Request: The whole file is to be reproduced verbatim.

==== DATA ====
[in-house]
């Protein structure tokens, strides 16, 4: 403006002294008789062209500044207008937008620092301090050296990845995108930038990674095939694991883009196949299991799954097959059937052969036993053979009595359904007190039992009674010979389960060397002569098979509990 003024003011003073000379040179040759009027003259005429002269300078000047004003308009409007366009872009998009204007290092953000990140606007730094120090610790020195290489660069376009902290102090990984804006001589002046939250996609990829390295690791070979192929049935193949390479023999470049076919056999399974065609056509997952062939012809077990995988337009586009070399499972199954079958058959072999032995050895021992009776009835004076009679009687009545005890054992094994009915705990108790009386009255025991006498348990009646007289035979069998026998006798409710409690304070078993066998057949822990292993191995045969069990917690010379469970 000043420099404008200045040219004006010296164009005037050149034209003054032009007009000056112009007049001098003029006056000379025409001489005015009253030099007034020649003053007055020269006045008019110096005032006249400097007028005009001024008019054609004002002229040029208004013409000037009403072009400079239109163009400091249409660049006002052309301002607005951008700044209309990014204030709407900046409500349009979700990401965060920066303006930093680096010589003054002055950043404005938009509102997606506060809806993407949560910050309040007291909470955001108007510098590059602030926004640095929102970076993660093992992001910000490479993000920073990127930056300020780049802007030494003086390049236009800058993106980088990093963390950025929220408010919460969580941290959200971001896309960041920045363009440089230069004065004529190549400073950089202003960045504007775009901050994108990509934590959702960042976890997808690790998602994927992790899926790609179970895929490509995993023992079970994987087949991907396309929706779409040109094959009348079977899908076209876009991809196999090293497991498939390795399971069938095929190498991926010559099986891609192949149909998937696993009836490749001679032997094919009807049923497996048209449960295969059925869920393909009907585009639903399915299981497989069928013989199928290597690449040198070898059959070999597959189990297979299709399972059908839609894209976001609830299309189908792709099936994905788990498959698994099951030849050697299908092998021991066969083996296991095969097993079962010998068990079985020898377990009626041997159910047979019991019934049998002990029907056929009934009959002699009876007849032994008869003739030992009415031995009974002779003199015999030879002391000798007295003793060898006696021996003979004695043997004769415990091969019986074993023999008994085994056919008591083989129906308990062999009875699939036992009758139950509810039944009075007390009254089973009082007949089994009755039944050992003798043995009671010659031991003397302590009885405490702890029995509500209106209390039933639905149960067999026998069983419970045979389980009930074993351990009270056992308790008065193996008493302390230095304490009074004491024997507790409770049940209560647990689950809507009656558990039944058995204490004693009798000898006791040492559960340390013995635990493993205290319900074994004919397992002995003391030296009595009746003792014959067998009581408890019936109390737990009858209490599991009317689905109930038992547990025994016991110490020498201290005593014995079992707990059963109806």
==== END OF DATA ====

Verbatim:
[in-house]
């Protein structure tokens, strides 16, 4: 403006002294008789062209500044207008937008620092301090050296990845995108930038990674095939694991883009196949299991799954097959059937052969036993053979009595359904007190039992009674010979389960060397002569098979509990 003024003011003073000379040179040759009027003259005429002269300078000047004003308009409007366009872009998009204007290092953000990140606007730094120090610790020195290489660069376009902290102090990984804006001589002046939250996609990829390295690791070979192929049935193949390479023999470049076919056999399974065609056509997952062939012809077990995988337009586009070399499972199954079958058959072999032995050895021992009776009835004076009679009687009545005890054992094994009915705990108790009386009255025991006498348990009646007289035979069998026998006798409710409690304070078993066998057949822990292993191995045969069990917690010379469970 000043420099404008200045040219004006010296164009005037050149034209003054032009007009000056112009007049001098003029006056000379025409001489005015009253030099007034020649003053007055020269006045008019110096005032006249400097007028005009001024008019054609004002002229040029208004013409000037009403072009400079239109163009400091249409660049006002052309301002607005951008700044209309990014204030709407900046409500349009979700990401965060920066303006930093680096010589003054002055950043404005938009509102997606506060809806993407949560910050309040007291909470955001108007510098590059602030926004640095929102970076993660093992992001910000490479993000920073990127930056300020780049802007030494003086390049236009800058993106980088990093963390950025929220408010919460969580941290959200971001896309960041920045363009440089230069004065004529190549400073950089202003960045504007775009901050994108990509934590959702960042976890997808690790998602994927992790899926790609179970895929490509995993023992079970994987087949991907396309929706779409040109094959009348079977899908076209876009991809196999090293497991498939390795399971069938095929190498991926010559099986891609192949149909998937696993009836490749001679032997094919009807049923497996048209449960295969059925869920393909009907585009639903399915299981497989069928013989199928290597690449040198070898059959070999597959189990297979299709399972059908839609894209976001609830299309189908792709099936994905788990498959698994099951030849050697299908092998021991066969083996296991095969097993079962010998068990079985020898377990009626041997159910047979019991019934049998002990029907056929009934009959002699009876007849032994008869003739030992009415031995009974002779003199015999030879002391000798007295003793060898006696021996003979004695043997004769415990091969019986074993023999008994085994056919008591083989129906308990062999009875699939036992009758139950509810039944009075007390009254089973009082007949089994009755039944050992003798043995009671010659031991003397302590009885405490702890029995509500209106209390039933639905149960067999026998069983419970045979389980009930074993351990009270056992308790008065193996008493302390230095304490009074004491024997507790409770049940209560647990689950809507009656558990039944058995204490004693009798000898006791040492559960340390013995635990493993205290319900074994004919397992002995003391030296009595009746003792014959067998009581408890019936109390737990009858209490599991009317689905109930038992547990025994016991110490020498201290005593014995079992707990059963109806």